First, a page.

Objectives: Climate change is having a significant impact on biodiversity and increasing attention is therefore being devoted to identifying the behavioral strategies that a species uses to cope with climatic stress. We explore how wild vervet monkeys (Chlorocebus pygerythrus) respond to heat stress, and how behavioral adaptations are used to regulate body temperature. Materials and methods: We implanted wild vervet monkeys with temperature-sensitive data loggers and related the body temperature rhythms of these animals to their use of thermoregulatory behaviors. Results: Environmental temperature had a positive effect on the mean, minima and maxima of daily body temperatures. Environmental temperature had a positive effect on the amount of time that vervet monkeys spent in the shade, and animals that spent more time in the shade had lower body temperature maxima. Drinking water did not have a proximate effect on body temperature, most likely a consequence of their regular access to drinking water. Body temperatures were observed to decrease after swimming events, but tended to return to pre-swim temperatures within 1 hr, suggesting a limited thermal benefit of this behavior. Conclusions: Our data support the view that vervet monkeys cope well in the heat, and use behavior as a means to aid thermoregulation. The ability of primates to be flexible in their use of thermoregulatory behaviors can contribute positively to their capacity to cope with environmental variability. However, given its broad effect on plant productivity and habitat loss, climate change is a major threat to species' biogeographical distribution and survival.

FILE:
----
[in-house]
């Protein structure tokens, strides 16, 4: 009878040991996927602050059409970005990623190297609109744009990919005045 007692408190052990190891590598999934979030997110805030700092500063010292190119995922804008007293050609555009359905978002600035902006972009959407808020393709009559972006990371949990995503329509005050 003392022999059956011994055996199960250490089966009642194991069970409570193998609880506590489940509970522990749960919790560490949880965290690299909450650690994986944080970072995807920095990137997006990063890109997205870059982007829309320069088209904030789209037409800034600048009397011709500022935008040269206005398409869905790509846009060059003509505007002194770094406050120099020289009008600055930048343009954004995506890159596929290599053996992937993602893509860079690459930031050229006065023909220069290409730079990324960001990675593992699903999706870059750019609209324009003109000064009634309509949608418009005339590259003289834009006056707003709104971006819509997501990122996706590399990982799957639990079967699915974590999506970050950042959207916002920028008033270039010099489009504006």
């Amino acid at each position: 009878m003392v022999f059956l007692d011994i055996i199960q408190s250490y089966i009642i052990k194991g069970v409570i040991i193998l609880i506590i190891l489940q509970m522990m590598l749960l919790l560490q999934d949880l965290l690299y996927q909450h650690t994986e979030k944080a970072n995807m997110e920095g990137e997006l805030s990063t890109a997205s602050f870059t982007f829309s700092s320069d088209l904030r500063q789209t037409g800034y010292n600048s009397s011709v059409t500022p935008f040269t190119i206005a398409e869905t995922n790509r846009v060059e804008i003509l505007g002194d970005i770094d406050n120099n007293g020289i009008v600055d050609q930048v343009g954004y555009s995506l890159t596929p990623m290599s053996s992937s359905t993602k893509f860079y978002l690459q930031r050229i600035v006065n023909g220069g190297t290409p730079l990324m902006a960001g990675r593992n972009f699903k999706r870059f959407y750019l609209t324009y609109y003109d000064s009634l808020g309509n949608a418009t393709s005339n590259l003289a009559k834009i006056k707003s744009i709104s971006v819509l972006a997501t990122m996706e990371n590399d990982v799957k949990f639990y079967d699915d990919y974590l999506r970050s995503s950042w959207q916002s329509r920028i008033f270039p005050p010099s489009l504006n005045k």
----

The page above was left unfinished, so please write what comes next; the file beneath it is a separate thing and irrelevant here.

- body temperature